On the Spot: Busy Week Ahead
January 29, 2024
Two down and two to go in the major central bank meetings we follow. Neither the Bank of Japan’s meeting last Tuesday nor the ECB’s on Thursday delivered any surprises. The BoJ maintained its steady-as-she-goes policy, and with Japan still recovering from the recent earthquake, this was entirely as expected. The market now goes back to one of its favourite games of trying to second guess when Governor Ueda will change policy; indeed, I was tempted by a bet that the BoJ will raise rates before any of the other central banks drop theirs. Tempting as it was to have a wager on that bet, the person offering the odds has a wiser head than I.
The ECB also followed suit and held steady despite mounting evidence, particularly in Germany, that economies are rapidly cooling. Christine Lagarde, as usual, gave a tedious press conference, the highlight being when one brave journalist asked how it felt to be so unpopular with your staff.
This week, the remaining big two get their turn in the spotlight. The BoE has arguably the more challenging job of the two. With signs of an impending recession growing, they should be considering cutting rates, but with inflation ticking up in December, they will have to stick with their higher-for-longer stance. Before the Old Lady stands up, the US Federal Reserve gets its opportunity to speak.
With GDP growth still robust, unemployment historically low and inflation still over target, there is no chance that the Fed will ease rates at this meeting. Recently, markets have been paring back their forecasts to nearer 100bp of cuts in the second quarter, which still looks a bit optimistic. Indeed, with the economy so strong some folk are looking for one more hike.
Without a doubt, Chairman Powell will be very cautious with his words at the press conference, having been misinterpreted after the December 13th meeting, which led to a rapid appreciation of asset prices. We will also be watching the Quarterly Refunding Announcement, which could exert as big an influence on the market as Jay Powell’s wise, considered words, and Non-Farm Payrolls on Friday.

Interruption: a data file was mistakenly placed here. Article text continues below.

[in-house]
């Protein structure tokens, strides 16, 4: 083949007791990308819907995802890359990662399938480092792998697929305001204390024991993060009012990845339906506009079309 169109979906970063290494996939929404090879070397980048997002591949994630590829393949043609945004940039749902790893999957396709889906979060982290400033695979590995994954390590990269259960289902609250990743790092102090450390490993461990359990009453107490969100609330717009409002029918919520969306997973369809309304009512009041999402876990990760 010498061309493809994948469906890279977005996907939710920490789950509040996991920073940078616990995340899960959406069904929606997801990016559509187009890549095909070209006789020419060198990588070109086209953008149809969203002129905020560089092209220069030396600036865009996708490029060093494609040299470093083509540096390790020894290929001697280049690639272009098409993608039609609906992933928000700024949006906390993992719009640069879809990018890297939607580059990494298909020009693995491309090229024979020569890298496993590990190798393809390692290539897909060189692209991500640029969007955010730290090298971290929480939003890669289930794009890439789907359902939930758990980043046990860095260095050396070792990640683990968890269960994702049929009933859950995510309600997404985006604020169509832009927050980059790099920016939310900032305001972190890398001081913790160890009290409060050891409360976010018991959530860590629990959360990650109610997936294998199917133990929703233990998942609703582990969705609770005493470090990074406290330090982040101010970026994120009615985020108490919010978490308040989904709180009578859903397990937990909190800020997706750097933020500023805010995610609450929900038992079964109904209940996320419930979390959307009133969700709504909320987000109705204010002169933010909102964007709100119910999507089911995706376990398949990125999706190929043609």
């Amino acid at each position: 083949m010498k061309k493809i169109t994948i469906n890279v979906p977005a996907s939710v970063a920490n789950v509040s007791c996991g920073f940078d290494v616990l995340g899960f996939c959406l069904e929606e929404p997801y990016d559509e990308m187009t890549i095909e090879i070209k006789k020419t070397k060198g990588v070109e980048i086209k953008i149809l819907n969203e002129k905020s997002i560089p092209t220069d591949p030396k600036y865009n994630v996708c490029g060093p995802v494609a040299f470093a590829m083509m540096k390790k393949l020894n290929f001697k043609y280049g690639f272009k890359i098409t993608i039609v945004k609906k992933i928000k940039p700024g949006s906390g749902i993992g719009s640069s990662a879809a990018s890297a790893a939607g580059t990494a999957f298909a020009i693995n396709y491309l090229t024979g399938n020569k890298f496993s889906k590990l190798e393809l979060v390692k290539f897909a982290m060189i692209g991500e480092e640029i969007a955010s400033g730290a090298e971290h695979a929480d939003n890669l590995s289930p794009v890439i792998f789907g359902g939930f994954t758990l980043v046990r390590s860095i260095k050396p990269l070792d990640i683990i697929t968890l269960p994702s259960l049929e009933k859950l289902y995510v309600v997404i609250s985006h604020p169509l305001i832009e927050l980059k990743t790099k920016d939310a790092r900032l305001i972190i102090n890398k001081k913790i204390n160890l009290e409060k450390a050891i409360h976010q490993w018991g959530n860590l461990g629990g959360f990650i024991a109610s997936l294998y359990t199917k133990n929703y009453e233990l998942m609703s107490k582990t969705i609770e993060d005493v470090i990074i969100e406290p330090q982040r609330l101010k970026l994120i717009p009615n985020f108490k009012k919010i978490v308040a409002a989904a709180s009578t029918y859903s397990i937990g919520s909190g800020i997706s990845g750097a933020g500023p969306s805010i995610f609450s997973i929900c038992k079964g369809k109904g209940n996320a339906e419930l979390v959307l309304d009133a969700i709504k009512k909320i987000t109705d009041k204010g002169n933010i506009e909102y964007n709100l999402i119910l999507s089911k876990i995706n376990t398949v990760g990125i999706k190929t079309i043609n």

Richard Matthews, Head of FX and Payment Partnerships
Behind the desk
“What a boring week!” Sometimes that’s a good thing in the world of cryptocurrency. The recovery from the dip below $40,000 is indeed a notable event for many investors, and we seem to be holding nicely. The dip below $40,000 definitely woke the bears, with speculation about the potential for BTC to drop further, as low as $30,000 in upcoming months. There is still a very positive outlook as the success of BlackRock’s Bitcoin ETF, reaching $2 billion in assets under management, is a significant milestone, highlighting the growing interest in cryptocurrency investment products among institutional investors.
On the trading desk, stables were the flavour of the week. Could this decline in trading volatile assets suggest a preference for stability during a period of uncertainty? With many people off-ramping into EUR, you can imagine the volatility as we waited for news from the European Central Bank (ECB), which turned out to be what most expected, dovish remarks from President Christine Lagarde.
The anticipation of further high-impact news in the upcoming week adds an additional layer of complexity to the market dynamics, as investors try to gauge how these events might impact cryptocurrency prices. It’s always interesting to see how the crypto market responds to various news and events. Keep an eye on the market trends and news updates, as they can play a crucial role in shaping the trajectory of cryptocurrencies.
Alex-Desmond Brathwaite, Senior Trader
Chart of the week
This week has seen the release of the latest ‘flash’ PMI surveys from most major economies and, for once, they have brought some good news for UK PLC. While the composite output gauges have seen a modest uptick across most developed markets, it is the UK where the pace of output growth is presently the fastest, perhaps dispelling some of the ‘doom and gloom’ that has dominated the economic outlook here in Blighty – and which your scribe has at times been guilty of – over the last year or so.
Clearly, the UK economy is far from ‘out of the woods’, with inflation remaining sticky, and signs of stalling consumer spending beginning to emerge. However, if the UK is able to maintain this relative growth outperformance, the GBP may well manage to remain underpinned, with the ‘Old Lady’ thus more likely to maintain rates at present levels than G10 peer, likely providing particular support in the crosses, such as EUR/GBP.
Michael Brown, Market Analyst at Pepperstone
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